* Thrival Phase: At MCLR as the market improves and performance of the industry reaches 50-70 per cent of Pre-COVID levels (expected 30+ months): We have represented to the government that the SOP issued by the government should be implemented across states, otherwise tourism recovery and hotel recovery will be fragmented. We have asked that as the restaurants in malls have been allowed to be opened, so should be in hotels. PM has given a call for business tourists to come to India. The Tourism Ministry has given a call for domestic tourism to lead revival. Both can be functional only if hotels are also opened, of course following the strictest SOP needed for safety of the lives of people.

How do you from your personal perspective feel that the hospitality industry will grow again. As in how long it will take and what will be the key changes?

If we see the global tourism industry, it had continuous growth till the end of the century. Then we had major setbacks like 9/11, SAAR, Tsunami, global financial crisis. Each time tourism bounced back to be on line with the 2030 projection. But Covid-19 is unlike any other challenge so far. Never before the industry came to a complete halt globally. UNWTO sees recovery taking place earliest next year but getting back to the normal growth path maybe longer. The situation is so uncertain that no one knows, and it is unwise to venture a guess. But we should be in continuous preparedness. Stage of survival is not yet over for many and they need handholding.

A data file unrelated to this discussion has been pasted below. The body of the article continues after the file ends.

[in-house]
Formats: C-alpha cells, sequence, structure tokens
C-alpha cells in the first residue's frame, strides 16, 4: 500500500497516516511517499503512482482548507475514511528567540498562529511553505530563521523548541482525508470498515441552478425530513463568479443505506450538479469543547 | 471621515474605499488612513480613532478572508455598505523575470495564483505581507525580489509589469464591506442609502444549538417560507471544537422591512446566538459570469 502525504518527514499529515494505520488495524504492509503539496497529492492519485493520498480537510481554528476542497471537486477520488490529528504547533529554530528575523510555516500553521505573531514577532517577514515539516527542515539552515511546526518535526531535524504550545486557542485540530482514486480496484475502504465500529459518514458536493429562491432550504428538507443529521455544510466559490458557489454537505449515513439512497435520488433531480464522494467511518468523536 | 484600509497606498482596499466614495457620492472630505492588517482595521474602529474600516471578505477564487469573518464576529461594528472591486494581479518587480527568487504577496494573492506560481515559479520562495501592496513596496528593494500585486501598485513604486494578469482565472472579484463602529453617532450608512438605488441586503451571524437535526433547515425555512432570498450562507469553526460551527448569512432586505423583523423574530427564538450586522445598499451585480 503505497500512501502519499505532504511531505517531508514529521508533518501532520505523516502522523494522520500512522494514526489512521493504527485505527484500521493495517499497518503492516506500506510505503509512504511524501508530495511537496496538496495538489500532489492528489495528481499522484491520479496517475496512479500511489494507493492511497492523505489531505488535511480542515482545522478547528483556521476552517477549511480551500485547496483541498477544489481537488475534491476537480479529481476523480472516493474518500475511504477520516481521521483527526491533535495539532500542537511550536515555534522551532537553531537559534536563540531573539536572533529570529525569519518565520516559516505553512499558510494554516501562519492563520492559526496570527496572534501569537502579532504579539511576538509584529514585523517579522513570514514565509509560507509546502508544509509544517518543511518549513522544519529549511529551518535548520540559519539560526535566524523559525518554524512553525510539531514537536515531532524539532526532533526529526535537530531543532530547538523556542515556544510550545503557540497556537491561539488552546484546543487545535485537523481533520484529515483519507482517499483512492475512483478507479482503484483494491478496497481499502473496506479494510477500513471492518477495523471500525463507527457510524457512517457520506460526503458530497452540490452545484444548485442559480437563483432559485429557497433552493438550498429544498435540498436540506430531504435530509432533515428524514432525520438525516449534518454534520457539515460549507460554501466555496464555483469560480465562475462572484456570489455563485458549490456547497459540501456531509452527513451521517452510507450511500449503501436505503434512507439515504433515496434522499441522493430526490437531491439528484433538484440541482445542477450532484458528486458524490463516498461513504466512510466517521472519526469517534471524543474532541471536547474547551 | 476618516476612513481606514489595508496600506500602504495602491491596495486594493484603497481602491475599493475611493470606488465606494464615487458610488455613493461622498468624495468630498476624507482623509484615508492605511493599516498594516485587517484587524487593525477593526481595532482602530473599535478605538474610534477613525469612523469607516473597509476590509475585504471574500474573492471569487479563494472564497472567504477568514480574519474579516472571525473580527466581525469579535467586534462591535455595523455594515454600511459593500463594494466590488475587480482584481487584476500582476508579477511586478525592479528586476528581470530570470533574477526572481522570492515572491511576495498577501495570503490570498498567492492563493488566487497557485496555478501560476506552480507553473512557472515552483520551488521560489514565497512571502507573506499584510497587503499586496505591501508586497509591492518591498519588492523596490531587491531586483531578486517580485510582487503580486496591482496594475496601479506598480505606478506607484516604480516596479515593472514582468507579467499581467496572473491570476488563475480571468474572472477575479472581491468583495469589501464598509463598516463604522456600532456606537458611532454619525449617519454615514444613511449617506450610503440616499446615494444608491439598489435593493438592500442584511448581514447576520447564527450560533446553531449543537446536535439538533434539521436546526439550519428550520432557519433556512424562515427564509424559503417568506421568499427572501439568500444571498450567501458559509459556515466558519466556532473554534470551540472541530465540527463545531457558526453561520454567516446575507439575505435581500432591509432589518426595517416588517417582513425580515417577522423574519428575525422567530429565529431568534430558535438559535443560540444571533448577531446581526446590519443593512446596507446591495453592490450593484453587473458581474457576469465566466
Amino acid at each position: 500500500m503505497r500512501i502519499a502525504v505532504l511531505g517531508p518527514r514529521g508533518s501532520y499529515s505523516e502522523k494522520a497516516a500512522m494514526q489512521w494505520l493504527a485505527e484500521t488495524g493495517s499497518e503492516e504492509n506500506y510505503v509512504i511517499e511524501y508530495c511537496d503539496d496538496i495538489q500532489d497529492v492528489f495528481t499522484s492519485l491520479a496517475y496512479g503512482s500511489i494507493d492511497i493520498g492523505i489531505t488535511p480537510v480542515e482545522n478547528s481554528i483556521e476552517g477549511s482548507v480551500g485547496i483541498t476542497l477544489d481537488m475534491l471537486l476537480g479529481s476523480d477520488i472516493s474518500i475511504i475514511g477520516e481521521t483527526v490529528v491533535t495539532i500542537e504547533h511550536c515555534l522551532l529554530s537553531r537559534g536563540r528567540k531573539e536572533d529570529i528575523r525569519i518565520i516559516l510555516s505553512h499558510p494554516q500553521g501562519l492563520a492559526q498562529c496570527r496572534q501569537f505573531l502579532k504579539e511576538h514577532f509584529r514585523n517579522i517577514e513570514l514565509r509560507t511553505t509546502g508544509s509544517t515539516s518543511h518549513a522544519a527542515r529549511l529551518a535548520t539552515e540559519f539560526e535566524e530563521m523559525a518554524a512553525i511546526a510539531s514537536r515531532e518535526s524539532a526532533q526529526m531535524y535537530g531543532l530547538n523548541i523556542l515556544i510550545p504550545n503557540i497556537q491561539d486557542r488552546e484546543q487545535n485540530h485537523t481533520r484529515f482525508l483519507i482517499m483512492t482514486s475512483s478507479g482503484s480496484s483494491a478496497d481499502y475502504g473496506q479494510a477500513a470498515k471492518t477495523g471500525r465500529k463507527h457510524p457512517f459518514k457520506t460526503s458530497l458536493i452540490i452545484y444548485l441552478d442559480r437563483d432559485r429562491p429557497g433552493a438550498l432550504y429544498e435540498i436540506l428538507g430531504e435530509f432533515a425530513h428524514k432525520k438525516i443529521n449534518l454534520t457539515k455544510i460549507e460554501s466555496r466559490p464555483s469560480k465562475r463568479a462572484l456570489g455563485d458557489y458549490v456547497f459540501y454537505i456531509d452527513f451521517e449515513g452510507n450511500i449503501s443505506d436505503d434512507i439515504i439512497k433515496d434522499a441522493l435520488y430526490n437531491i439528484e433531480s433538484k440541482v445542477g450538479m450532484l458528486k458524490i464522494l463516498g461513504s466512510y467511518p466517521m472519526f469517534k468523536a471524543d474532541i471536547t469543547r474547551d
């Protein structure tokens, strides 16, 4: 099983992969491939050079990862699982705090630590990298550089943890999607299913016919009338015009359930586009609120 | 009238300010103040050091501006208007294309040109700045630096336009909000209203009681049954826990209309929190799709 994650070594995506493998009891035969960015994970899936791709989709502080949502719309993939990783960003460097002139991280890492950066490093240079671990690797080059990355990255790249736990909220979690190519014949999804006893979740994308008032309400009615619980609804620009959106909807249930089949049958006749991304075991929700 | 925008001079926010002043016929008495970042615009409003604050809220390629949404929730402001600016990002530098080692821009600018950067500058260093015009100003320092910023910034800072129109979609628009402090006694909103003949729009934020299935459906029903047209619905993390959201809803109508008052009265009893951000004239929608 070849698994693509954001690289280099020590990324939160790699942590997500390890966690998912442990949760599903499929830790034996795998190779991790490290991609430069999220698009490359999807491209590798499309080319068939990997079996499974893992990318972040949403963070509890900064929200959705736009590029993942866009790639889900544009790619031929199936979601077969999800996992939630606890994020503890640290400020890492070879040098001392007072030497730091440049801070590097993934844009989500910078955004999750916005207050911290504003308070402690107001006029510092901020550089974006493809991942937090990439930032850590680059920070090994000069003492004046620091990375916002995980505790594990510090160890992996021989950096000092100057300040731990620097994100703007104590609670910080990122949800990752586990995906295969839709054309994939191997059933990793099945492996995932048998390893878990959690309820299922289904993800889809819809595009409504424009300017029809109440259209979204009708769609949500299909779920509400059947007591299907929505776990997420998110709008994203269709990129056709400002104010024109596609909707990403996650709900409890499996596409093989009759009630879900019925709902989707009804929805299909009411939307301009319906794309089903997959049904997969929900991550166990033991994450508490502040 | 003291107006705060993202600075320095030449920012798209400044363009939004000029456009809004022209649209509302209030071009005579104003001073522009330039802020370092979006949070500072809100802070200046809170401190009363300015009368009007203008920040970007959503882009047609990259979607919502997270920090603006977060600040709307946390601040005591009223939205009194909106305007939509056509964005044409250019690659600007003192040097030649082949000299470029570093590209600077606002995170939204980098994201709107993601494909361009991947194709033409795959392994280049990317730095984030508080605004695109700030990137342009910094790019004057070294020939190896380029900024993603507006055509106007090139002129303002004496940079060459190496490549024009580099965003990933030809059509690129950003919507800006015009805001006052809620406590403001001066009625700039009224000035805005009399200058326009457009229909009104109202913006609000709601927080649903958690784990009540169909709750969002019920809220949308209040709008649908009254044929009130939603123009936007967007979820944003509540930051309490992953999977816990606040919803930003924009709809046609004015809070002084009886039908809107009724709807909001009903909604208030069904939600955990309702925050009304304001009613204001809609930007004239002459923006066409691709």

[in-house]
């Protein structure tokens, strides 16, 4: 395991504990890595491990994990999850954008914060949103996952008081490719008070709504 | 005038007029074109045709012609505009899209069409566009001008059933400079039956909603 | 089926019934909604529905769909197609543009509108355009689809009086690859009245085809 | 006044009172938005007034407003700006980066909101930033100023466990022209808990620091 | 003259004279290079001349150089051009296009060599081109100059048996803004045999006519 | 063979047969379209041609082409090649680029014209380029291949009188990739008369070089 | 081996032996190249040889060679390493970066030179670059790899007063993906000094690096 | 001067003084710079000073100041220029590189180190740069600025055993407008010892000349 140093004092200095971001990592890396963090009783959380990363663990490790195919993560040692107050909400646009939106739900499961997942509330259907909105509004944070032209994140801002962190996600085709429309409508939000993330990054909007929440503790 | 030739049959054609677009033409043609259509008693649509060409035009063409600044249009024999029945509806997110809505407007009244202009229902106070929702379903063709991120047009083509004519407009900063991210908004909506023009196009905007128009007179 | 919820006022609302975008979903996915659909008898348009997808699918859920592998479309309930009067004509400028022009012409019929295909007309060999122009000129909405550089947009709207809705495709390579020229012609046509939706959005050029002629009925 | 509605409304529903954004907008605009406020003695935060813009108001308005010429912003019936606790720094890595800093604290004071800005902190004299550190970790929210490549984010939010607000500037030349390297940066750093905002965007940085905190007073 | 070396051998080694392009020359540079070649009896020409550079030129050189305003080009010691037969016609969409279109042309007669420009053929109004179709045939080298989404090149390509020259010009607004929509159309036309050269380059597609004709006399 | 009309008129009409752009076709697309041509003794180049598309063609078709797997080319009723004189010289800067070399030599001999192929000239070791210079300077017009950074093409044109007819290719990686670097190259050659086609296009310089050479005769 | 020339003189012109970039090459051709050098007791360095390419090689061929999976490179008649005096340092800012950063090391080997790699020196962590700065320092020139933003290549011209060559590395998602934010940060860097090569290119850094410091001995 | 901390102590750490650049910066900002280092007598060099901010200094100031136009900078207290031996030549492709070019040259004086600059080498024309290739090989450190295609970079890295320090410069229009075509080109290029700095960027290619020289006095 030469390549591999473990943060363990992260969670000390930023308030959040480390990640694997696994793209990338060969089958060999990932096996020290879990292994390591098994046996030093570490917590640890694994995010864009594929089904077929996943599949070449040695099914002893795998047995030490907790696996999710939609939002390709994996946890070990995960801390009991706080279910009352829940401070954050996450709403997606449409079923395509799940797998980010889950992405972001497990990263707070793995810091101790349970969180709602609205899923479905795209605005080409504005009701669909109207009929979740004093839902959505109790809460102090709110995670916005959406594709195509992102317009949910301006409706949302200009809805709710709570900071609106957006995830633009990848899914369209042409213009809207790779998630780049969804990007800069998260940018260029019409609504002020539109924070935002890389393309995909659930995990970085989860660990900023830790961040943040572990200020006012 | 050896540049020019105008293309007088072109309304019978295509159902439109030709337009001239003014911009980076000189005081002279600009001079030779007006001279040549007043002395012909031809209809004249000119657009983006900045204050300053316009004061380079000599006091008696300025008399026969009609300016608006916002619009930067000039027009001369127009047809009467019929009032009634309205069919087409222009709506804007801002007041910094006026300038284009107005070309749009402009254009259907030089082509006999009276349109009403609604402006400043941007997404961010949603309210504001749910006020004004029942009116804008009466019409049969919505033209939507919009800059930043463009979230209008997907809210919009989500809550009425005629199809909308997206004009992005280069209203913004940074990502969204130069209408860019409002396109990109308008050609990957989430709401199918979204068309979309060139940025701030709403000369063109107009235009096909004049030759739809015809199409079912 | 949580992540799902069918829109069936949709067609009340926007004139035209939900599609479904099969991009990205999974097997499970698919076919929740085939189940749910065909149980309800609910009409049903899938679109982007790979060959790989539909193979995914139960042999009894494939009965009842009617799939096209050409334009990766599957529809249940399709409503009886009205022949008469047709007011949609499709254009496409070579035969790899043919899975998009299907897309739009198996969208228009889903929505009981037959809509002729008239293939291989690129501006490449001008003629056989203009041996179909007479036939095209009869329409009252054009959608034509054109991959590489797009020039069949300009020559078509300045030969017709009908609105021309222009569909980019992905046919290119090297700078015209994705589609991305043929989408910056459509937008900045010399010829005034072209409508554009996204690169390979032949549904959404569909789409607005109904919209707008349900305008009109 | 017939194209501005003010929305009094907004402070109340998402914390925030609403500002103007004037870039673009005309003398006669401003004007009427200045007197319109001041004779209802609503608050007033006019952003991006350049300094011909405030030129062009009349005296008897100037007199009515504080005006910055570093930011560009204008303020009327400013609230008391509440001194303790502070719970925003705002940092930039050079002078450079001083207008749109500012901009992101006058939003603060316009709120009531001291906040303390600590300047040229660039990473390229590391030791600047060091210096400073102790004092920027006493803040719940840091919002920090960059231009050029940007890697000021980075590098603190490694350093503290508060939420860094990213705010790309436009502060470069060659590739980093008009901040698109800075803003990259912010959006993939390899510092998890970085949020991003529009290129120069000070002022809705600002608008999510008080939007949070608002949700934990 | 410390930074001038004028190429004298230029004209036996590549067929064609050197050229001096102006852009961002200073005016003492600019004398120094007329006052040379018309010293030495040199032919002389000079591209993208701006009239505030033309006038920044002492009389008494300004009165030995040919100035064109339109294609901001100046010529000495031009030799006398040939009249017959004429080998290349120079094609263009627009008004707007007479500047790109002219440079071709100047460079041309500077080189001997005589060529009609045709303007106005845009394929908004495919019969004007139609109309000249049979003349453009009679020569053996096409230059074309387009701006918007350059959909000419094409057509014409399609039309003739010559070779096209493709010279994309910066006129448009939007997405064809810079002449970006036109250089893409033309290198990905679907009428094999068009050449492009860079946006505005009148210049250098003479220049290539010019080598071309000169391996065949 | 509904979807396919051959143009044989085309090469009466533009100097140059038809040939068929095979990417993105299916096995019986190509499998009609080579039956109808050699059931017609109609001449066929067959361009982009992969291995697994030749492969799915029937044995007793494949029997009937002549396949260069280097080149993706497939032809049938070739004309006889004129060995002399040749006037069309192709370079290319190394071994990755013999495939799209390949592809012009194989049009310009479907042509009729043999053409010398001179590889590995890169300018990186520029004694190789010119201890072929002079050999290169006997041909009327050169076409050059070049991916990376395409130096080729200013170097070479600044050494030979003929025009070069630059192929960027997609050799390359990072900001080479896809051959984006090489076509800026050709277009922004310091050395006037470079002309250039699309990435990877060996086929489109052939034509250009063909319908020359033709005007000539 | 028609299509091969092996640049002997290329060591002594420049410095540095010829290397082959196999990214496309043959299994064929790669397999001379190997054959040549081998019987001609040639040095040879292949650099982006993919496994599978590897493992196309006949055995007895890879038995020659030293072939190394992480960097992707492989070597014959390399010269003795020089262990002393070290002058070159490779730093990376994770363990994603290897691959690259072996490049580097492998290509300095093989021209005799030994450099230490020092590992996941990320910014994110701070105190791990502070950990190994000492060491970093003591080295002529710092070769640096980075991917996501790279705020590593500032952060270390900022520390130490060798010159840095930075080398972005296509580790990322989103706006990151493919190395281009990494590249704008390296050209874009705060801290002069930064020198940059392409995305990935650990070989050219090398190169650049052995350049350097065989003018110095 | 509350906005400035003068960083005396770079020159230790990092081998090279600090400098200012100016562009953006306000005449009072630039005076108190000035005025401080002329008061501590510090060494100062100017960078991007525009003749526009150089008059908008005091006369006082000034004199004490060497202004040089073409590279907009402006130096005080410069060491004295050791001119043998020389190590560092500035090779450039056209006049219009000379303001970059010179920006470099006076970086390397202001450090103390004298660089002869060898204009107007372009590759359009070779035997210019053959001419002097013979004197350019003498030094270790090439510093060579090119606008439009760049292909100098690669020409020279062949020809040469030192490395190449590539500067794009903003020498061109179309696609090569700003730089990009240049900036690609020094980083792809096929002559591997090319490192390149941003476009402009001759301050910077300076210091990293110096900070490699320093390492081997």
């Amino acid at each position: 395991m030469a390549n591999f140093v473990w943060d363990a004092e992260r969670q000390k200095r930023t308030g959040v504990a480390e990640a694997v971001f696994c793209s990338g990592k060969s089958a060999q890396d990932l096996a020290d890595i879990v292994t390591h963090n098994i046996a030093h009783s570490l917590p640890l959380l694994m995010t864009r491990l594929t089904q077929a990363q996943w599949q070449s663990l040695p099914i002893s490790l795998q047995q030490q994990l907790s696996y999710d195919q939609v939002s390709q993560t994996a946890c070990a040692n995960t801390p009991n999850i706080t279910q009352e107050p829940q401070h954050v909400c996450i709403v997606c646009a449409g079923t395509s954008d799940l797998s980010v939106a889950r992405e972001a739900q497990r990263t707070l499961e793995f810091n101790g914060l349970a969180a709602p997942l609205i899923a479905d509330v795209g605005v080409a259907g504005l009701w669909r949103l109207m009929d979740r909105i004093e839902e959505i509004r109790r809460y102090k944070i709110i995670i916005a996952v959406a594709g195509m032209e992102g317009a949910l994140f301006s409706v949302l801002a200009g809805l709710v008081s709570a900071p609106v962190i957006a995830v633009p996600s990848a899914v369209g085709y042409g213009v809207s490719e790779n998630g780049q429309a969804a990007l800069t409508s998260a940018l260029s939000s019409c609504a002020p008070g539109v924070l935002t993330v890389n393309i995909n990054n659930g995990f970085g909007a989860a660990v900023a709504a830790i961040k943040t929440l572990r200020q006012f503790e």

The key challenge for us would be to enable domestic staycation or travel opportunities. The implementation of the survival, revival, and thrival approach would need strong backing from the government as well as sectorial lenders and stakeholders.

Lastly, the hotel industry has reported about 80 per cent job losses in recent times and over 50 per cent faced pay cuts. What is HAI doing to support these people? Is there anything being done to curb the layoffs? 

We are currently in talks with various industry players and are working on an effective and long term solution in this direction. We are seriously concerned about this problem and are looking at various options. There are no easy solutions. But we hope to come up with some positive news soon. Personally, before I came to this position I had advocated that we should think of some social security network or insurance for these vulnerable people, just like the government is thinking of a safety network for migrant labourers etc. If we all put our thoughts together, something good may come out in the long run.